This is never an easy decision, for most folks. Especially if they are buying a business like our industry. Most of this issue will cover the buyer’s concerns. Sellers may actually gain some information here as well. So many people buy a cleaners or laundrywith far too much emotion attached. Clean 2013 will have stimulated some potential buyers that are looking into our industry and they will have plenty to learn. New Orleans and the Clean Show always garner the most respect and interest in our industry. People who don’t normally attend local or state shows will usually attend the national one. These hopeful entrepreneur spirited looky-loo’s will have many choices to make with several franchise companies looking for a prospect to add to their number.
This is a great industry. Few people in my forty-two years as an adult operator and trainer have ever told me it was a mistake to go into our field. However, the few that have regretted it were pretty vocal! Sorry, but you were unprepared, bought on emotion and went in for all the wrong reasons. For this reason, I have always been a touch skeptical of buying a franchise. It’s not that they aren’t good and well meaning companies. Anytime any company grows and franchises, trouble brews like a hound dog wailing at night. If more prospects would seek the counsel of professional trainers that have actually learned and became certified to teach and advise in this industry, they would save themselves a lot of money and heartache down the road.
Are you still learning from your mistakes and trying to make a go of it? Sure you are, most all people want to, but some fall short of victory. Again, in the industry for all the wrong reasons. I have heard and watched helplessly as well minded but ignorant good folks start up in this business with silly thoughts like, “my drycleaner does not do a good job so I decided to buy a cleaners and make a go of it.” Never mind that they did not bother to listen to counsel, do research, or go to school. They just “think” they can do a better job. Many of these people have also told me that they always liked clothes so wanted to be able to clean their own wardrobe for free. How is that for careful business thinking? Ha! I have many more stories that I have heard over the years, been amused by them, and wished them the best. These folks will fail, indeed. Everyone seems to think drycleaners are dumb and they can do it better. Oh me, oh my.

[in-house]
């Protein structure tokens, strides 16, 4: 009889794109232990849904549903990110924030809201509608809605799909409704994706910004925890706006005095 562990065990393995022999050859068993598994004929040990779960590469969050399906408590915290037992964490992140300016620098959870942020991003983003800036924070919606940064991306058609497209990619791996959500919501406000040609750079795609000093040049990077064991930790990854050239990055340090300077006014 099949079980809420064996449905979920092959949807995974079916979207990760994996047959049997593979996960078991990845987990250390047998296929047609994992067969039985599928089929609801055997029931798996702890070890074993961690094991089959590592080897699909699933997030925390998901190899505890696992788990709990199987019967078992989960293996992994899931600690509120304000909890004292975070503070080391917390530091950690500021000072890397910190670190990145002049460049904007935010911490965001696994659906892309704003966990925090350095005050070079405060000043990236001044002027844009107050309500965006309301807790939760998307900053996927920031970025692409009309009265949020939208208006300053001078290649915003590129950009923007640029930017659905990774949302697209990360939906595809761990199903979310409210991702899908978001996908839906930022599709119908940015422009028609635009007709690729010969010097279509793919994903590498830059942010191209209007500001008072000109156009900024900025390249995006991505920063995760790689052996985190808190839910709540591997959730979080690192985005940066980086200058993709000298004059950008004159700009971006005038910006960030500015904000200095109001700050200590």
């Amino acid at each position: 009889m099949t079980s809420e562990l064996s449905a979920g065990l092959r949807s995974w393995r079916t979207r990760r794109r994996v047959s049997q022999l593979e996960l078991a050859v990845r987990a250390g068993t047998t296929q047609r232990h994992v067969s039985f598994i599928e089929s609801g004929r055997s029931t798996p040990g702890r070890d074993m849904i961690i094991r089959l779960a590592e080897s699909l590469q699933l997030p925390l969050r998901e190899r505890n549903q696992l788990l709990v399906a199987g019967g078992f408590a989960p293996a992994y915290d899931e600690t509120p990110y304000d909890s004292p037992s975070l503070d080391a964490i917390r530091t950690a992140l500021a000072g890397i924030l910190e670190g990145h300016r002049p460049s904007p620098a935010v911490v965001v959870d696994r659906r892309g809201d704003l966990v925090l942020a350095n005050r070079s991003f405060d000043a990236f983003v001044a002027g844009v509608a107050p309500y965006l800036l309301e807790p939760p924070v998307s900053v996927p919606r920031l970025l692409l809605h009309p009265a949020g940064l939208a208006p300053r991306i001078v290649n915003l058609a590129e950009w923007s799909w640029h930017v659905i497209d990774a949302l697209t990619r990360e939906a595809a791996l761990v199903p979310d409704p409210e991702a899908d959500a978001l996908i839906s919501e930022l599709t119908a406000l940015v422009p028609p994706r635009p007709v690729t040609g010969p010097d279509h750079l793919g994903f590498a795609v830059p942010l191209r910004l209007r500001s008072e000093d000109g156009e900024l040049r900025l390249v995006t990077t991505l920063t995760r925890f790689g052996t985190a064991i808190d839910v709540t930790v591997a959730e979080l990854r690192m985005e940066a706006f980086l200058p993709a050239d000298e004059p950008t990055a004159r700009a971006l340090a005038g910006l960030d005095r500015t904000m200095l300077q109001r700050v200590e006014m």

There are certain standards we must follow (or guidelines) to keep in mind when considering a purchase. First and foremost, any potential buyer (or seller) should have a one-year, five-year, 10 year and 20 year vision for their business. Yet, many a looker will only have a “hand full of want and a mouthful of gimmee.” Naturally like most of us they want a great deal from the former owner and hopeful pay as little as they can. But do they have the same vision the seller may or should have had? Rarely does either. I am constantly amazed at the number of operators who have no vision for their future. It’s day-to-day grind without seeing the forest for the trees. This sometimes-senseless passion to own a business can cloud one’s judgment. Many new store franchises and hopeful big shots with big investors have come and gone in our industry that set out to be the biggest and the best. Sadly, few reach the pie in the sky.
According to Robert Klueger in his book, Buying & Selling A Business, there are many steps and considerations. It is a generic view and each industry has different challenges and oddities. Drycleaning and laundry is like no other industry in the world. We have not been able to McDonaldize it, and it is no cookie cutter industry. Every day and every garment is different. My father once told me that simply wanting to own a business is not reason enough to do it. There must be a market for the product. Far too many people think that a business that seems like fun will be the thing to do but in reality it is a genuine mistake.
Questions To Ask Yourself:
• Do I have the necessary skills and am I willing to invest in training? Are I suited for this industry?
• Is my lifestyle suited for this type of business? Not many realize the complications and hard work involved in drycleaning and laundry. The ridiculous pricing we have and constant employee turnover is enough to make some operators want to run a way to a foreign land and hide.
• Most importantly, is there a need for this business? A shockingly high number of potential and hopeful buyers are simply distressed with their current job or are just mad at their cleaner. Not a good reason to look for as plant.
I like to ask myself in a private moment if I were a buyer: Just why does this person want to sell off if this is such great a deal? There could be personal, honest reasons. Maybe the seller knows there are bad times ahead. Maybe he just isn’t making enough money. Maybe there is no reason or hope for growth in their location. A potential buyer sure would not think about that.
I’m headin’ to the wagon now, these boots are killin’ me.